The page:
Bridal folklore tells of maidens entwining creamy white, aromatic orange blossoms into a bridal wreath for their hair, to ensure fertility; or carrying a bunch of sweet smelling white lilacs, representing innocence; or tucking fragrant herbs into their bouquets, rosemary for remembrance and dill, believed to provoke lust. (And both herbs were often eaten for their supposed powers!)

The Victorians of the 19th century had a custom of arranging a bouquet of flowers and herbs “to spell out the groom’s name (baby’s breath, irises, limonium, and lilies for B-I-L-L.”)

Queen Victoria carried a nosegay of snowdrops, representing friendship (they were her beloved Albert’s favorite flower); and Grace Kelly, after much thought, selected lilies-of-the-valley for her wedding bouquet, one of the many delicate flowers meaning purity. For her royal wedding bouquet, Kate Middleton chose flowers expressing what she held dear, including sprigs of "Sweet William" that just happened to symbolize gallantry!

Whatever flowers you choose for your wedding, let them be an expression of your heart and a reminder for you to speak the language of love every day!

Love. Listen. Let go.
...with love from Cornelia

ps: I hope everyone has a beautiful summer! I'm still working on the rewrite of my new book, The End of the Fairy-Tale Bride...intending for a release later this year! AND if you don't have a copy of my Amazon bestselling book, The Bride's Ritual Guide: Look Inside to Find Yourself, then now is a great time to order because you get 3 free gifts along with the book reviewers call "the perfect gift for every bride's heart." Enjoy...

April 2, 2012

{Springtime Inspiration}

Dear Bride-to-Be:
From ancient goddess folklore comes the story of Brigit -- also known as Bride in the Gaelic form -- who was considered the maiden goddess of springtime. Doesn't it makes perfect sense that an origin of our bridal traditions comes from the essence of spring: an abundant, life-giving time of renewal and beauty? And it's a glorious season to have a wedding!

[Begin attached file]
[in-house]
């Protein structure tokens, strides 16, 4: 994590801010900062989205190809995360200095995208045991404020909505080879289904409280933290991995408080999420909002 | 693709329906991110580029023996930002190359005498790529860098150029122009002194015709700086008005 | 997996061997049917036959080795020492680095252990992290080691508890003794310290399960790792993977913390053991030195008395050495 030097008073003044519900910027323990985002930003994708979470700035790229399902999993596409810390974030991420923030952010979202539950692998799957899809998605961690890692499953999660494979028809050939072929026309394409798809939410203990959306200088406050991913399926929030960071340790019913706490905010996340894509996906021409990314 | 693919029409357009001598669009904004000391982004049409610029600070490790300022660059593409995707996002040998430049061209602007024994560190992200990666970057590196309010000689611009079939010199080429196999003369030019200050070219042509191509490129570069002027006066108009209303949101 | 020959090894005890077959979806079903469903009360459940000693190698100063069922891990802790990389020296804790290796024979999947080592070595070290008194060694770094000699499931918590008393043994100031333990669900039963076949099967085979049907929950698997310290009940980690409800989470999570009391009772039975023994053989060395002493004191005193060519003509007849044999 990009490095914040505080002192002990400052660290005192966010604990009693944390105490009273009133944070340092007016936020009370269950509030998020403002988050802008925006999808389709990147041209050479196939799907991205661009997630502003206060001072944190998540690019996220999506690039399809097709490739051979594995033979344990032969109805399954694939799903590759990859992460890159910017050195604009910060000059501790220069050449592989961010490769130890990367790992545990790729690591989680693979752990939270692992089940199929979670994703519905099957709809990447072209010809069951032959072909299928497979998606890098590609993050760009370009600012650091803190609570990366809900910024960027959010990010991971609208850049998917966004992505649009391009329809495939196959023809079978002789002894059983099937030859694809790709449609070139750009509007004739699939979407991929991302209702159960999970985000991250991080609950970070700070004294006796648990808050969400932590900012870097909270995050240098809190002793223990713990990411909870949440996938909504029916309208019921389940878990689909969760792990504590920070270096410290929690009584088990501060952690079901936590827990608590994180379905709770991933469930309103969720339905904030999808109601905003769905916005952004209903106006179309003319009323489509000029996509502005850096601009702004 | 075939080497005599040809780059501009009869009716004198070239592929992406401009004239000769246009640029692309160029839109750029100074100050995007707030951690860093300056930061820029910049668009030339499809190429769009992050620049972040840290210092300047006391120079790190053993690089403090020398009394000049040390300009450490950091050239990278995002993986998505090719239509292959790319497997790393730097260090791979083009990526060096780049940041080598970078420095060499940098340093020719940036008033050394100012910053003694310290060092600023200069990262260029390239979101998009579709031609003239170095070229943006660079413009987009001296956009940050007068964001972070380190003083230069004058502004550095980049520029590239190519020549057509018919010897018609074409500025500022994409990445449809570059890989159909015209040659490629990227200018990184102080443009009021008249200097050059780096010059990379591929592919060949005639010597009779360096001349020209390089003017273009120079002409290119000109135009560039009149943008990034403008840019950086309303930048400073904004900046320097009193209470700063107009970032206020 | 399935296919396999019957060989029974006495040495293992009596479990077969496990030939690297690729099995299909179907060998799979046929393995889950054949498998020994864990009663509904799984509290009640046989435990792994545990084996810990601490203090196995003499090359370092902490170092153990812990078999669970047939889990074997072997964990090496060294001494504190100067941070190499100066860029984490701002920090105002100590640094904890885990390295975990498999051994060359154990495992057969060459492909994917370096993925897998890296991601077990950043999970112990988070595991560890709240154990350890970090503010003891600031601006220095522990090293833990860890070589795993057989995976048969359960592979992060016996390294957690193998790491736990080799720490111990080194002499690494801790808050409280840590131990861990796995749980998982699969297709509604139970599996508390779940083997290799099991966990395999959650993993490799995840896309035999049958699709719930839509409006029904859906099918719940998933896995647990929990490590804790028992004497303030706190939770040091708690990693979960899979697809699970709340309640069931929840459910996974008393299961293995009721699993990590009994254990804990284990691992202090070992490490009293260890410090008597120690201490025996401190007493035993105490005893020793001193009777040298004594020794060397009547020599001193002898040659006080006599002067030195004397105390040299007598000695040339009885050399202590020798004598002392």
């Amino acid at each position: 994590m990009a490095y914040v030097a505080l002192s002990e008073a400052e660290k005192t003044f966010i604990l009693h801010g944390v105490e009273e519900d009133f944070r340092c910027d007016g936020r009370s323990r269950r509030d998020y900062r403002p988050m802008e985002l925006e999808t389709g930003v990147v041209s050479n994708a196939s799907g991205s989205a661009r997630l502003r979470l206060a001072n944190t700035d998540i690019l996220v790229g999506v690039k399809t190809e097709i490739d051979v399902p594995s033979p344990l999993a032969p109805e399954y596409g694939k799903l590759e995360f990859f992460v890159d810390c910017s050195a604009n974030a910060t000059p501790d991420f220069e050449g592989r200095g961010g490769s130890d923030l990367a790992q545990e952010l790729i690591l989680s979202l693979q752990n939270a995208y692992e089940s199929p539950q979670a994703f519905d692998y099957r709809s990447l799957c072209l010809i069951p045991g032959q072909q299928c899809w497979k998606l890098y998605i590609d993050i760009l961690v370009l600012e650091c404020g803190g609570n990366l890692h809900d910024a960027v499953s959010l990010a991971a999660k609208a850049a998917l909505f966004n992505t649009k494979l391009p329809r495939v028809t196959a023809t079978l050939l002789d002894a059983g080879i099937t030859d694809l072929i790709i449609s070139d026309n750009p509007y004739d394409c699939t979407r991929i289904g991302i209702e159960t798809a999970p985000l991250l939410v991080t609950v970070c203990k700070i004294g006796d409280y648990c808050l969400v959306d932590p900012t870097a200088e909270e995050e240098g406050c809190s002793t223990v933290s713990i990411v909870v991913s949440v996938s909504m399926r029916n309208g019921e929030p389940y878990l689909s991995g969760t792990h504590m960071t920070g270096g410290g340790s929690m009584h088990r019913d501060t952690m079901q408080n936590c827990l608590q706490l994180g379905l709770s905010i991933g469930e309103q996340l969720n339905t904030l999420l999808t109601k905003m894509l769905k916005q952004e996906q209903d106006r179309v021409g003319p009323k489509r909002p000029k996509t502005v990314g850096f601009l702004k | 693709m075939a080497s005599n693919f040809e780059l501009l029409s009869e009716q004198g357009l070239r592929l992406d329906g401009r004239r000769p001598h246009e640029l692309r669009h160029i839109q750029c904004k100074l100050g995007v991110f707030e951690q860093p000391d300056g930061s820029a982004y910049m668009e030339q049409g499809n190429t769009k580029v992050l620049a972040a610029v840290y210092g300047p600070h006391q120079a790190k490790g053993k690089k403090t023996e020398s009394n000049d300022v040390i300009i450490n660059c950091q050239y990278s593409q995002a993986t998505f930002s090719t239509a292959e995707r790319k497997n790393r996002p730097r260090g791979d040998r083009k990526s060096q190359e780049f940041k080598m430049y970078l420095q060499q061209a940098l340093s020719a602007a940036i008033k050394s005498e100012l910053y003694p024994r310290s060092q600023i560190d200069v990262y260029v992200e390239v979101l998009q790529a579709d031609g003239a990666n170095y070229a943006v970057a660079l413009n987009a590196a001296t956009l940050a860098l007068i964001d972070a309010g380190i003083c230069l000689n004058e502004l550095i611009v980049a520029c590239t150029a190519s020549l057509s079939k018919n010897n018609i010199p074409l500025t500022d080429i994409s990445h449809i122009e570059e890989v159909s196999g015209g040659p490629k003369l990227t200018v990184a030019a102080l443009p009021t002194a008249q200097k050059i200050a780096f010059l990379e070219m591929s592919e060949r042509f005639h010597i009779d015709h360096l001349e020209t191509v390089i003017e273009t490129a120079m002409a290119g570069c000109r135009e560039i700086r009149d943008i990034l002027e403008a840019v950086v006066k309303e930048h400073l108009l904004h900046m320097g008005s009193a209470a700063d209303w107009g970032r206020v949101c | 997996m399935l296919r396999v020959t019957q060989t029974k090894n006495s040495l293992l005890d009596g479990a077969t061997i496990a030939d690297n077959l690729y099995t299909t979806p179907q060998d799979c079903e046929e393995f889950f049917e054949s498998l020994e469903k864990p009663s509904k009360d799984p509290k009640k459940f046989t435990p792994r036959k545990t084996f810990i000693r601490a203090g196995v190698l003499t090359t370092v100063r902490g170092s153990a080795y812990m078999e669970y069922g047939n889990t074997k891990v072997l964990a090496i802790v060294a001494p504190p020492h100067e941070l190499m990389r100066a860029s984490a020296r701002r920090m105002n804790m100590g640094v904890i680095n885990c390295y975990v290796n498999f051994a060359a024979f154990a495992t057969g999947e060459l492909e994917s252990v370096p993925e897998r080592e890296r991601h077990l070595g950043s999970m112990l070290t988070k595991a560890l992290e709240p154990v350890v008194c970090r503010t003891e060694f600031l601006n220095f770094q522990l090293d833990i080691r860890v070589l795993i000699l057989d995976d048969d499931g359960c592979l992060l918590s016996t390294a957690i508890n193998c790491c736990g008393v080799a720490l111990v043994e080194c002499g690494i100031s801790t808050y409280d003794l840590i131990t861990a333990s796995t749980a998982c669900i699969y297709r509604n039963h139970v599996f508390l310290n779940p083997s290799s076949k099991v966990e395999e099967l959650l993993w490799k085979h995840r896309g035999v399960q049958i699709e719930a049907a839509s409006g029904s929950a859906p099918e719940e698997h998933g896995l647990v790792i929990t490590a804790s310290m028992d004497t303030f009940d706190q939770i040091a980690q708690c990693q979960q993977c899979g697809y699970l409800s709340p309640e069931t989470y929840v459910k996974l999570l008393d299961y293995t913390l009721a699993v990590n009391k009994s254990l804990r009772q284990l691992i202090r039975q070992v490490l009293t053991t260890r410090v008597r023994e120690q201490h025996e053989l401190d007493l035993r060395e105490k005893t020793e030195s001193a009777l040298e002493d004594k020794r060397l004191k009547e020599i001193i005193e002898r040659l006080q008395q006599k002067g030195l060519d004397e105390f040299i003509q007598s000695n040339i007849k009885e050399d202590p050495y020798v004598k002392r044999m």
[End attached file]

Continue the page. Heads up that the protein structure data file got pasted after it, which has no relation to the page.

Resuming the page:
If you are a bride during this new growth, shades-of-green season, then your inspirations come touched with goddess magic and love.

And as I continue my blog sabbatical to focus on finishing my new book, The End of the Fairy-Tale Bride, I call on this womanly, goddess-like support and beautiful, renewing energy of springtime as well...and I use deep, easy breaths to help my work, well, bloom!

Give it try: Take a deep, slow breath...then another 'n another...and feel the ease and comfort it brings. Whenever you are having your wedding, the pleasure of it all increases if you slow down, find some quiet time, and take luscious, easy, deep breaths and enjoy the beauty of the season...and you'll be more present for your wedding.

Love. Listen. Let go.
...with love from Cornelia

ps: While I continue to work on my new book, I'd love for you to take a look at my other book, The Bride's Ritual Guide: Look Inside to Find Yourself. Brides of all ages and "seasons" have enjoyed its stories and message ever since Amazon released it to best seller reviews! Women say they learn things they never knew about weddings, being a bride, and how to enjoy the experience even more. And when you order the book using these links, you'll receive free gifts: two relaxation CDs and a vintage six-pence to bring abundance! Ahhhh...the gifts of springtime!

pps: I'll keep you posted on the progress of The End of the Fairy-Tale Bride...its release planned for later this year!

[Photograph: Ian Grant]